advice on levothyroxine dose

Hi,

I joined this forum a week or so ago and have found out more about hypothyroidism in that week than I have in 6 months toing and froing from my GP! My last visit was the most reassuring so at least I now know which GP to ask for infuser. Anyhow, I was diagnosed with hypothyroidism in July last year and started on 25mg of levothyroxine in September 2016. Dose was upped to 50mg 6 weeks later but I soon started having severe heart palpitations. Went back to GP who advised me to reduce my dose of levo to alternate daily between 25 and 50mg. Palpitations settled down but hypo symptoms are now returning. I have chronic anaemia and struggle to tolerate iron so it has been a constant battle to raise my iron levels at all let alone get them in range (being a veggie doesn't help). Had heart trace done in the past that showed a leaky mitral heart valve. Palpitations were put down to iron deficiency. Had a recent HBO count done, waiting on results for that and latest thyroid test results. Has anyone else had these side effects when starting levo? Any advice would be really appreciated as I'd like to go back to my GP fully armed!

It's probably worth noting I am also deficient in B12 and Vitamin D and take meds for both.

7 Replies

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  • Do you know if you have had thyroid antibodies checked? There are two sorts TPO Ab and TG Ab. (Thyroid peroxidase and thyroglobulin) Both need checking, if either, or both are high this means autoimmune thyroid - called Hashimoto's the most common cause in UK of being hypo.

    NHS rarely checks TPO and almost never checks TG, seeming to think it is impossible to have negative TPO and raised TG. It's rare, but not impossible, there are a few members on here that have this.

    If you have Hashimoto's (high antibodies) then you may find adopting 100% gluten free diet can really help reduce symptoms, and lower antibodies too. Selenium supplements can help improve conversion of T4 to T3

    ALWAYS Make sure you get the actual figures from tests (including ranges - figures in brackets) for all tests. You are entitled to copies of your own results.

    vitamin d, b12, folate and ferratin all need to at good (not just average) levels for thyroid hormones (our own or replacement ones) to work in our cells. When on B12 injections or supplements, usually recommended we also take B complex as well to keep all the B's in balance.

    How much vitamin D and what brand are you taking. Recommended we also take magnesium and Vitamin K2 when taking D. Magnesium is recommended for the vitamin D to work (might also reduce/stop palpitations). When on high dose vitamin D, this increases the calcium going around and Vitamin K2 helps send calcium to bones rather than fur up arteries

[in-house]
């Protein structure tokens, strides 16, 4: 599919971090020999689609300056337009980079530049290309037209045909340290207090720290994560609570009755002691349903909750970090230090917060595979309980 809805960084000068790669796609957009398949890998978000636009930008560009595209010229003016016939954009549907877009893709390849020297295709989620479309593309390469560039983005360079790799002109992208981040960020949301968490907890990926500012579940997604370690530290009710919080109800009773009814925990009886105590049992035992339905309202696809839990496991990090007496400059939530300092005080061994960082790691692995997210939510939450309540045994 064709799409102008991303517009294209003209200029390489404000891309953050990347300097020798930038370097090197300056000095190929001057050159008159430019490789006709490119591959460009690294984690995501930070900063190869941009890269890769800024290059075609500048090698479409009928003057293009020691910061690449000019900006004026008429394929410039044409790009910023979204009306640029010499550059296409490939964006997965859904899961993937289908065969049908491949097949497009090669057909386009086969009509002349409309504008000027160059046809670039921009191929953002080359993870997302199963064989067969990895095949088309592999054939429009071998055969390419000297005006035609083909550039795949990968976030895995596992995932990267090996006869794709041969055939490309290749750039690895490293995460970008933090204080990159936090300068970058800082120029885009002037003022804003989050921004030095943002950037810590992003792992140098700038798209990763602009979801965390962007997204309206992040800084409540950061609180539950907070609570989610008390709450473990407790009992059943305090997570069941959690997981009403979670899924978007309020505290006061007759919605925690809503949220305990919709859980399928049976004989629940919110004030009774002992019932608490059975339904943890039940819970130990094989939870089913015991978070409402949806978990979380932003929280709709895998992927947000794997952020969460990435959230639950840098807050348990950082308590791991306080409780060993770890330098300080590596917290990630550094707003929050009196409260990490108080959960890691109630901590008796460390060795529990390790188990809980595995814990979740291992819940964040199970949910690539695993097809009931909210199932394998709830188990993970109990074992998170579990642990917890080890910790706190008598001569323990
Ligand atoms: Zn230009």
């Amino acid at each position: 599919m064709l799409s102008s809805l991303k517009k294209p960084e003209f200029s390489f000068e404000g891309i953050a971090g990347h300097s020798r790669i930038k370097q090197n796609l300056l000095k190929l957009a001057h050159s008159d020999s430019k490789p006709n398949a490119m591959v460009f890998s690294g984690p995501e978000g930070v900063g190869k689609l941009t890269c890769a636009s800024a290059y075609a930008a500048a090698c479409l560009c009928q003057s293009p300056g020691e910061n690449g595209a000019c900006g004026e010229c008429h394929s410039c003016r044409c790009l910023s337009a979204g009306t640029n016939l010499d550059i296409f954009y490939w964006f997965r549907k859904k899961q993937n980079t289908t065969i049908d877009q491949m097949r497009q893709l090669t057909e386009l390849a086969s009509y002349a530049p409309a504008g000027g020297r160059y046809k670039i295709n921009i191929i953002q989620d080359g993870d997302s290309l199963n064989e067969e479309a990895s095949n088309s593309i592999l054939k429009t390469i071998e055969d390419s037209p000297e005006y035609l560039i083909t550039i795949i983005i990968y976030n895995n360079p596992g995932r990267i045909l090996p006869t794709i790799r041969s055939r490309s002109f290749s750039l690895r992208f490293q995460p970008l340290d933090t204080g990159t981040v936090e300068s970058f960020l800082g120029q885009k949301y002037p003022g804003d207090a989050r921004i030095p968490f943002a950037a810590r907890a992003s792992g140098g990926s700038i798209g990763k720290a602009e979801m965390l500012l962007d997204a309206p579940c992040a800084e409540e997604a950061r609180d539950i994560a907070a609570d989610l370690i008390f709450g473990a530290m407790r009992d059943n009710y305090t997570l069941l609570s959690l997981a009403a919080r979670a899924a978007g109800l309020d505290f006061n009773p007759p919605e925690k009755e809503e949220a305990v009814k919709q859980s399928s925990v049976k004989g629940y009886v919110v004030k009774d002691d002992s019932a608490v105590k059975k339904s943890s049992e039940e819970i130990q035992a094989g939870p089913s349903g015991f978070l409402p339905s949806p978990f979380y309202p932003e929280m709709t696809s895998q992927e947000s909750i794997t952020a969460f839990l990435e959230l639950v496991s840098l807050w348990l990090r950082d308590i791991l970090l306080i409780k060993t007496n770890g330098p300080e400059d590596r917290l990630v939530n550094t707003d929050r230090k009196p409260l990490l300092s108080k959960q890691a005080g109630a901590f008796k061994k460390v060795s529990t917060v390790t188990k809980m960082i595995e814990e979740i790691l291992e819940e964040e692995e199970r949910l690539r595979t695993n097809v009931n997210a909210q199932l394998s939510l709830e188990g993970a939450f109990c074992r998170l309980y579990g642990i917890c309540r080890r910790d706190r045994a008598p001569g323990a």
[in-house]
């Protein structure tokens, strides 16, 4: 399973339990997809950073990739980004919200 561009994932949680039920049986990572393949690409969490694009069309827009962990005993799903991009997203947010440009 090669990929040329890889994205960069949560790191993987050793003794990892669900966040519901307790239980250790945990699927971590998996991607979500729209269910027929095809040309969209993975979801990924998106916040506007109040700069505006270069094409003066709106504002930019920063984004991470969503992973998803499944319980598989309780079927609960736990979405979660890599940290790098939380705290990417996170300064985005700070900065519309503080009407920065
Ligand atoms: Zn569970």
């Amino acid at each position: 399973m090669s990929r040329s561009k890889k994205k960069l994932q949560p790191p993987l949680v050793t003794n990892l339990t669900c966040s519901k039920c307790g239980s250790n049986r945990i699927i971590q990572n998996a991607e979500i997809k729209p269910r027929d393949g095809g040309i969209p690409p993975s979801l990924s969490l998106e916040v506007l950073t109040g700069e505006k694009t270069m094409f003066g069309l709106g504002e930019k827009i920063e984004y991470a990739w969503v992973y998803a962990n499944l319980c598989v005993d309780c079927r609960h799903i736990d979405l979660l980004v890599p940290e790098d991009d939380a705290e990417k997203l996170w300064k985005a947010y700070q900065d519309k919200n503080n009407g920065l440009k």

hypothyroidmom.com/92-of-ha...

    news-medical.net/news/20110...

    chriskresser.com/the-gluten...

    thyroidpharmacist.com

  • Thank you for your reply slow dragon. I'll hopefully obtain my results tomorrow when I go for b12 injection.(receptionist wouldn't give them to me without asking the doctor first). I was tested for celiac but that was clear. Does this mean gluten won't affect my thyroid or is it a separate issue? Vitamin D supplement is HuxD3 20,000IU(vitamin D3 500mcg). I started with 2 for 10 days followed by one a week. I was told I would have to buy my own after this if levels are still low. I know you can't recommend specific supplements but could you point me in the right direction with regard to magnesium, K2 and Complex dosage/source? There's so much contradicting information out there, it's a mine field!

  • Many of us buy on-line - more choice and often cheaper

    B complex - look for one that includes folate rather than cheaper folic acid. B complex often recommended are Jarrows or Thornes. These are quite high dose. Some people find them too high. Can cause niacin flush. Take any B complex in morning with breakfast as can be quite stimulating.

    Magnesium - masses of different ones. Do a search on here for lots of different recommendations.

    K2 should apparently be Mk7 rather than Mk4.

    Also selenium supplements.

    Loads of us are gluten intolerant, but not classed as coeliac.

    Vitamin C helps too

    Read Chris Kresser

    Dr Datis Kharrazian

    ncbi.nlm.nih.gov/pmc/articl...

  • thanks for that slow dragon. I'll write my shopping list!

    Results from bloods taken in December (as others have experienced with GP testing not the most extensive of tests !)

    Serum TSH level 3.74 mu/L (0.35 - 5.00)

    Serum free T4 level 14pmol/L (9-19)

    GP won't give me HB results as he wants to see me first.

    I would appreciate some feedback on the above results and advice on whether I should ask GP for more extensive test or get it done privately.

  • You need both types antibodies tested - You can see if GP

    If not go private

  • Some people do get palpitations when on levothyroxine. For some it is due to too low a dose also.

    A low dose can give us palpitations as our heart needs thyroid hormones to work efficiently as does the rest of our body.

    Do you take supplements well apart from levothyroxine.

  • Thank you for your reply Shaws. The palpitations started after the GP increased the dose from 25 to 50mg. I now alternate 25 and 50mg daily, this seemed to settle the palpitations but symptoms of hypo definitely returning :-/ I don't tolerate iron well, I have IBS and iron often triggers it. I've tried various alternatives such as spatone iron drink and vitabiotics feroglobin. They are fine but hardly make a dent on my iron levels. The strength is a lot less than GP prescribed iron.

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